The Good Whale
This chapter comes from a dark epic fantasy novel called The Dark Brother.
Alysta walked into The Pretty Palace and looked around. The tavern was full of dirty, sweaty people seeking a bit of merriment in these dark times. A wood flute was plowing its way through some sort of melody, signaling the end to another day’s work. And a start to her own.
Her skintight leather drew more than a few sets of eyes as she crossed to the bar.
“Well, well. Looks like you’re still alive after all,” the innkeeper said. He was a fat, bald, repulsive little man.
“Disappointed?” she replied.
“Not at all. Would be a waste.” He eyed her top to bottom.
“Uh huh. What have you got for me?”
“All business then? Pity.” He nodded toward a door leading to a back room, and she followed.
She dealt with his type often. It was one of the many less than pleasant things her work required of her. This one reminded her of a pig. Somehow even his massive ears were sweating. She shut the door behind them and they sat at a small table. The pig’s desk, she realized. This dingy little room must be what he used for an office.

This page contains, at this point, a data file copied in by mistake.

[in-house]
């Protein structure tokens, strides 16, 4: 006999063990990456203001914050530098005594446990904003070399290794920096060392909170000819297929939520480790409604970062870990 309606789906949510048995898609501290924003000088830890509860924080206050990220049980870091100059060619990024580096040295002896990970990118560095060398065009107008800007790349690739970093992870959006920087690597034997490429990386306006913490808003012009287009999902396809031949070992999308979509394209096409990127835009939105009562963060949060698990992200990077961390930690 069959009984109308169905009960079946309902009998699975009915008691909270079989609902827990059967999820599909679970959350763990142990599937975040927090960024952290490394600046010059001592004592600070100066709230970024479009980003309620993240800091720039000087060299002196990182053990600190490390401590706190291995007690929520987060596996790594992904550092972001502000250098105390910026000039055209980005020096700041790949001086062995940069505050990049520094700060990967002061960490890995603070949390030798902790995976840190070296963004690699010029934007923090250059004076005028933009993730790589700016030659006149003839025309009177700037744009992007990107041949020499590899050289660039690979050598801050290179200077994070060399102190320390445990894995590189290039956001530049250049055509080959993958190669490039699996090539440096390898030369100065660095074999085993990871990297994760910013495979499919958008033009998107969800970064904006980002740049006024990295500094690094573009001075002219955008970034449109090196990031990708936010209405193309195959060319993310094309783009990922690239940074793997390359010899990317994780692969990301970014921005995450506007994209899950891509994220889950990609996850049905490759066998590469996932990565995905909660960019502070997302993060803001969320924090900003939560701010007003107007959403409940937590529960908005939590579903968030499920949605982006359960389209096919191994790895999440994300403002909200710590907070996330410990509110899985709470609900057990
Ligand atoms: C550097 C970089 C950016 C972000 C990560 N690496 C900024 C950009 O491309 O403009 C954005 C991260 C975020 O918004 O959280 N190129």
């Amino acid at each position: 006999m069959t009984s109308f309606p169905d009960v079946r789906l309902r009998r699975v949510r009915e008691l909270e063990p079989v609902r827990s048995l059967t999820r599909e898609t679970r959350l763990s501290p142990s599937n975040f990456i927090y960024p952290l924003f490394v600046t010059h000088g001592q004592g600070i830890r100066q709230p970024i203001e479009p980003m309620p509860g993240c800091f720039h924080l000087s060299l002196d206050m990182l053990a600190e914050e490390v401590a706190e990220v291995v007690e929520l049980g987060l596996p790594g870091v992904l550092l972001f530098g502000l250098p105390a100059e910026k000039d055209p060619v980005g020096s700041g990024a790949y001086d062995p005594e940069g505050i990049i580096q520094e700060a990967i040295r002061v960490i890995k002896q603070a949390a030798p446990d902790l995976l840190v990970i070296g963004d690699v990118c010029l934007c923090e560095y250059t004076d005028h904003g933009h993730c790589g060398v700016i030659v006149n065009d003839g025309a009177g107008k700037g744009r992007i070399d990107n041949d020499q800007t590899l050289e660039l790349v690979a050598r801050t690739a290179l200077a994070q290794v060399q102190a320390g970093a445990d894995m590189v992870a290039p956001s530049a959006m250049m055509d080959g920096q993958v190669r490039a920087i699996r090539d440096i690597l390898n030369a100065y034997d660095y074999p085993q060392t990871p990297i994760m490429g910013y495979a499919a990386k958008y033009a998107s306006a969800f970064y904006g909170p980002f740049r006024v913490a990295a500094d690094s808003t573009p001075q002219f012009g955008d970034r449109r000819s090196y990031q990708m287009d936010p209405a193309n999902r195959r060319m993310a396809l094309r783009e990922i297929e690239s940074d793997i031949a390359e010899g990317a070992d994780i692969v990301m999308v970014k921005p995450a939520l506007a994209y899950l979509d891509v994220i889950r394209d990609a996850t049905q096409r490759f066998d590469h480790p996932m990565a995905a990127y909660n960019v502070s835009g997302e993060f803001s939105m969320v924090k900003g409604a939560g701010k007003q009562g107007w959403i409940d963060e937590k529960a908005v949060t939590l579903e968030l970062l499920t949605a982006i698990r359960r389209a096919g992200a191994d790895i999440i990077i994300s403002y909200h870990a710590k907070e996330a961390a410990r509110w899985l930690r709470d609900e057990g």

He poured them each a wooden cup of something and handed her one. She set it down without drinking.
“Wasn’t easy, you know,” he said. “People are asking questions.”
“I trust you didn’t know the answers,” she said.
He just shrugged. “The price of my forgetfulness is going to go up.”
Alysta sighed. Sometimes she felt like she was the only one in the city whose first concern wasn’t money.
“You’ll get paid. Do you have something for me or don’t you?”
“How’d a pretty little thing like you get mixed up in all of this, anyway?”
A flash of her father’s face, telling her to run. Flames. Her mother’s lifeless eyes, still full of terror.
“That’s my concern, isn’t it?”
He shrugged again, and reached into a dirty leather sack. He took out two scroll cases, popped their tops, and unfurled their contents.
“This is the cargo manifest. The ship is called the Good Whale. It came in three hours ago.”